Watch “Meet the Only Web Accessibility Button at #heweb11”: Keynote Welcome Video by

October 24th, 2011 Karine Joly No Comments

Unless you’ve been on a deserted island or maybe in a very long meeting this morning (and the past week), you know that some very lucky 500+ higher ed web professionals are having a blast in Austin at the High Ed Web Conference (hey, you might even be one of them :).

This year the conference fairy didn’t let me go (even though I had a blast last year in Cincinnati, OH). Instead she sent my wallet which is definitely having fun in Austin as my professional development company, Higher Ed Experts, is sponsoring this year again the opening keynote of the conference, a keynote about Web Accessibility, this time, presented by Shawn Henry, WAI Outreach Coordinator at the W3C.

We decided to do another video (as we did last year for the keynote by Steve Krug), because video is a pretty good medium when you cannot be there ;-)
This year, however, this isn’t a Todd Sanders production. His LA-based agent didn’t even return my calls. I guess this is normal now that Todd is a big shot driving a Mercedes Benz (to be fair, Todd told me he was already “crazy busy” – the code word for “no way, Jose”, right? ;0).

Fortunately, my friend Mike Richwalsky came to the rescue and we managed to produce this year video within a crazy timeline (think 2 weeks and very very part time).

My goal with the video was to put the heweb11 attendees (and you as well) in a couple of disabling situations and thus make them experience disability on the Web so they can become web a11y (short for accessibility) champions on their campus, the only web accessibility button in higher education.

Here’s the video – it includes closed captions as well as a complete transcript with video descriptions to make it as accessible as possible (we’re trying to walk the walk not just talk the talk).

Full transcript of the video “Meet the Only Web Accessibility Button at #heweb11”

[video description: The Higher Ed Experts blue and orange logo is displayed on the opening white screen as music plays in the background. Next, Karine Joly from Higher Ed Experts starts to sign a message without saying a word or moving her lips. There is no sound or captions provided at the exception of her name, company name and “American Sign Language nOOb” displayed for a moment in the bottom portion of the screen usually reserved for closed captioning. Once she is done signing the video paused]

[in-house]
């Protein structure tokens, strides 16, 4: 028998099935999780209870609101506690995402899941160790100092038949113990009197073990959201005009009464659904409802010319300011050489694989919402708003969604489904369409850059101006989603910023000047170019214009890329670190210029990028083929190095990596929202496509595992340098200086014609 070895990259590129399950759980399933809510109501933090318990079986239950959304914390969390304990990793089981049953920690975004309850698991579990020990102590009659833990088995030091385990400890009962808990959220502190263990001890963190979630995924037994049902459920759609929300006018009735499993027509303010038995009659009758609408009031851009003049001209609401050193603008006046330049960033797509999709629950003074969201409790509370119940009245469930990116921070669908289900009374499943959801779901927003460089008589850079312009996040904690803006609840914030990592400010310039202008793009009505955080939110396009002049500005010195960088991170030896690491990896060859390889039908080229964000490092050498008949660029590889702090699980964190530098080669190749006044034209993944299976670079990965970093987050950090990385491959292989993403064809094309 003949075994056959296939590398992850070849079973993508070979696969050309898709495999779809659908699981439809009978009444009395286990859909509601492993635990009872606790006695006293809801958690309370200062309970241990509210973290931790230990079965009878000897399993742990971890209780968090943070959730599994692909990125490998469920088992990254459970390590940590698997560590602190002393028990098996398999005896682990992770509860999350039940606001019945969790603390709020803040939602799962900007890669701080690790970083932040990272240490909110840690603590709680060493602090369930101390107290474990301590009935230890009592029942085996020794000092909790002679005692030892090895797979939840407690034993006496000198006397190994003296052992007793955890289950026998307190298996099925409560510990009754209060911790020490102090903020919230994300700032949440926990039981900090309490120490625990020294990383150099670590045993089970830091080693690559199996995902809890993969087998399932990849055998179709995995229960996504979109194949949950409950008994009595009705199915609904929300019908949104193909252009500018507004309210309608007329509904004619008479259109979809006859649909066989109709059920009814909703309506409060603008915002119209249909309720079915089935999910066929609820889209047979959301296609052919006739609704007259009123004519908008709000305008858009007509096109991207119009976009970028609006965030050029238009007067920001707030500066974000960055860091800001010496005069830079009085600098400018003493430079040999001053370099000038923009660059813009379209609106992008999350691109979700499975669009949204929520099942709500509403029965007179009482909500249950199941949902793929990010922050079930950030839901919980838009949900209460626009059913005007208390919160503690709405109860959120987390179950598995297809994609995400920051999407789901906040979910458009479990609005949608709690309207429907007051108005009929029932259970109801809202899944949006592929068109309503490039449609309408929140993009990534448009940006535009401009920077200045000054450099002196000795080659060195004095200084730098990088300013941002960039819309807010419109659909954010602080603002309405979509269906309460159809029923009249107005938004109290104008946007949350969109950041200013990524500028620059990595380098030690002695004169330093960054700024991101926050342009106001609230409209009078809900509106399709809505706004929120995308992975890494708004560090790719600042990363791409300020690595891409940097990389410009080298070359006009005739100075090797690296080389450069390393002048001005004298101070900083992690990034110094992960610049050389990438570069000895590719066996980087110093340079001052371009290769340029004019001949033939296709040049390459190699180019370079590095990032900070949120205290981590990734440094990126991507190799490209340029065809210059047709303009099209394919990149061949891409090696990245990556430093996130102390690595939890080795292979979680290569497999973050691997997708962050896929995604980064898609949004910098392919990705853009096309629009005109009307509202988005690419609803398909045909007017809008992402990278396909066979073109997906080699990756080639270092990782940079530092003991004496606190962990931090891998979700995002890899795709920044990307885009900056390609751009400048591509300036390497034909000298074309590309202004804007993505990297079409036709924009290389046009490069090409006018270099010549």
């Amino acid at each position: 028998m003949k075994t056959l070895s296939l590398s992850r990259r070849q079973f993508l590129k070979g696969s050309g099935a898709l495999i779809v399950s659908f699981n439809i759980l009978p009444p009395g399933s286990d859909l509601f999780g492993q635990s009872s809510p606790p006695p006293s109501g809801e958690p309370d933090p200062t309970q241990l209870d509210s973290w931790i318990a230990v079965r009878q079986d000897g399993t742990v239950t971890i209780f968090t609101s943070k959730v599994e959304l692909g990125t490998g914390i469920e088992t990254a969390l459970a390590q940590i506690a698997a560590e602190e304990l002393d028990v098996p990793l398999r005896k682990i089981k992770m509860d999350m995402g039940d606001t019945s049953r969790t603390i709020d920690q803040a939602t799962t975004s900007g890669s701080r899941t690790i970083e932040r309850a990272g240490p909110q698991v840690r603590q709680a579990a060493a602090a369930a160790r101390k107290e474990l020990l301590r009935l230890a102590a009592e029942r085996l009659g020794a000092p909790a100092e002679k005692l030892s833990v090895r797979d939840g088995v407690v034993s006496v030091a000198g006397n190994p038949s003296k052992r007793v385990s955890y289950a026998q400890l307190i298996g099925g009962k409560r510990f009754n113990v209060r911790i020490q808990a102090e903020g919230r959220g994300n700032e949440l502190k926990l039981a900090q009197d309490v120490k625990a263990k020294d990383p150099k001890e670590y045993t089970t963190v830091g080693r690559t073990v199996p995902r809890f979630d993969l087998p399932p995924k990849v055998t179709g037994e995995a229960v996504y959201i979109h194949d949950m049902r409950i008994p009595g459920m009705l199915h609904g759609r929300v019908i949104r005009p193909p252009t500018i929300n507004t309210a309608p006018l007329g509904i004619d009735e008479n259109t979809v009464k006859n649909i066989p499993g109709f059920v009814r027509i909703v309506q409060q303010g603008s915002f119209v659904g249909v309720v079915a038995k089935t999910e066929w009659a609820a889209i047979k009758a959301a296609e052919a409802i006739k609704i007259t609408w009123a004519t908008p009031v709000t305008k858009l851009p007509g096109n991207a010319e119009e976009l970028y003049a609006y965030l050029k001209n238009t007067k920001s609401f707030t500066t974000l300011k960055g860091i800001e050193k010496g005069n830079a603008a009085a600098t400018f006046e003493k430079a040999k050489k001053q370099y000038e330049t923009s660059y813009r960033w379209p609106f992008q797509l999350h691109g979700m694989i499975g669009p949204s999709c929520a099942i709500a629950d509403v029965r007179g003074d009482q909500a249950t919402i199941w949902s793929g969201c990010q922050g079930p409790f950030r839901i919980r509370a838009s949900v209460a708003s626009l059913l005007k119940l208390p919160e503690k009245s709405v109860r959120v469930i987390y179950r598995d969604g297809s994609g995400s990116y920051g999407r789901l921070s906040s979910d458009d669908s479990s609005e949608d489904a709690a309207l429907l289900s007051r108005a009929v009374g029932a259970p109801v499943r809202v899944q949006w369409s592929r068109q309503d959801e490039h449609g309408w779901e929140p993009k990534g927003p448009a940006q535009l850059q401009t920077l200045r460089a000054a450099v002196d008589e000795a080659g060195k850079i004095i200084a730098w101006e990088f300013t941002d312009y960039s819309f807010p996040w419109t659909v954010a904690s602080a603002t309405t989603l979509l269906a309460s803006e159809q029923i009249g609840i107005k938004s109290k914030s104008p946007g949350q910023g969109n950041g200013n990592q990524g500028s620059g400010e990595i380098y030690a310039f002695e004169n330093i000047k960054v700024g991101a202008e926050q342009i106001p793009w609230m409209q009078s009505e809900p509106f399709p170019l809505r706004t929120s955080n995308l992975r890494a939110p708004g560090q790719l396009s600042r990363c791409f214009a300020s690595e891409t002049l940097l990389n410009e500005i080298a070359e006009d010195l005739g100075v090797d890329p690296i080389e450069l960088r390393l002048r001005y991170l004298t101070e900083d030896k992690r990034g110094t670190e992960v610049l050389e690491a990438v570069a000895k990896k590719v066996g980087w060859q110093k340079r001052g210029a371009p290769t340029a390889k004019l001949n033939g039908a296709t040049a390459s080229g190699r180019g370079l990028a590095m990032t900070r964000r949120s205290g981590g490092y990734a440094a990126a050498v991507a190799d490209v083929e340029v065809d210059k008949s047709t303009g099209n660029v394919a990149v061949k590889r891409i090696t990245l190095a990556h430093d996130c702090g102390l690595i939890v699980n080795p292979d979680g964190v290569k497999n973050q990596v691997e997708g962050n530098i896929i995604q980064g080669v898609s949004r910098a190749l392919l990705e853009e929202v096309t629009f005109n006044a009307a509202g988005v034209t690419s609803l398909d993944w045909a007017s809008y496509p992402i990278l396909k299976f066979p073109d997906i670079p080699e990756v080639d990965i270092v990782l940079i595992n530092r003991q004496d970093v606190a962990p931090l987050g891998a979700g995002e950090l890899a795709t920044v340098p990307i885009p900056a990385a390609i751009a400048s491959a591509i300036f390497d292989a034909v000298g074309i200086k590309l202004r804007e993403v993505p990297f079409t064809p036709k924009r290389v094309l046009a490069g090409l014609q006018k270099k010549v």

Male voice over: Didn’t get what she said? Bummer… Alright, let’s try again

[video: the video is played again from the start of Karine’s message in American Sign Language but this time with closed captioning being typed as she signs words. The captions read: “In higher education, web accessibility is not optional. It’s required by the law.” A big red X in a white squared frame, a representation of the symbol usually displayed on screens when images are blocked or broken in web browsers, appears on a black background]

Male voice over: And, this guy… Oh, looks like the images are blocked. Let’s fix this really quick

[video: as a typing sound can be heard, the following line of HTML code is typed on the screen under the white frame with the red X: <img src="dan.jpg" alt="Daniel Goldstein"/>. The photo of Dan Goldstein then replaces the white frame.]

Male voice over: Dan Goldstein, the lead counsel for the National Federation of the Blind is on a mission to remind it to us – in court if necessary.

[video: a photo of a few dices on a black background appear and the focus zooms in on one of them at the forefront]

Male voice over: Still want to roll the legal dice when it comes to web accessibility?

[video: the word Accessibility is slowly typed in white on a black background]

Male voice over: Web Accessibility is about making your website accessible to people with disabilities and easy to use for everybody else

[video: the colorful logo of Google is displayed on a black background.]

Male voice over: Including Google who might be your most disabled user

[video: the Higher Ed Experts logo is displayed on a white background and after a couple of seconds, a red and grey plastic button with “easy” written with a white font on the red button top (the Easy button popularized by Staples marketing campaigns) appears underneath.]

Male voice over: At Higher Ed Experts, we believe that the right knowledge in the right hands is the only easy button

[video: the focus now zooms in an image of a similar button this time reading: “web a11y” with “” underneath.]

Male voice over: So, let’s put your buttons on and get ready to give a warm welcome

[video: a portrait of Shawn Henry is displayed on screen]

Male voice over: to your high ed web keynote speaker, Shawn Henry, Web Accessibility Initiative Outreach Coordinator for the W3C

[video: As the music resumes, the Higher Ed Experts logo appears on a white background with the following tag line in black: Online courses, classes and more on… anything you need to learn.
After a few seconds, the tag line is replaced by the following credits and thanks:
Mike Richwalsky: Video Production & Voice Over
David Simmons: American Sign Language Tutor for Karine Joly
Thanks to the NFB, Daniel Goldstein and Shawn Henry for letting us use their names and photos to make our point.]

[End of Document]

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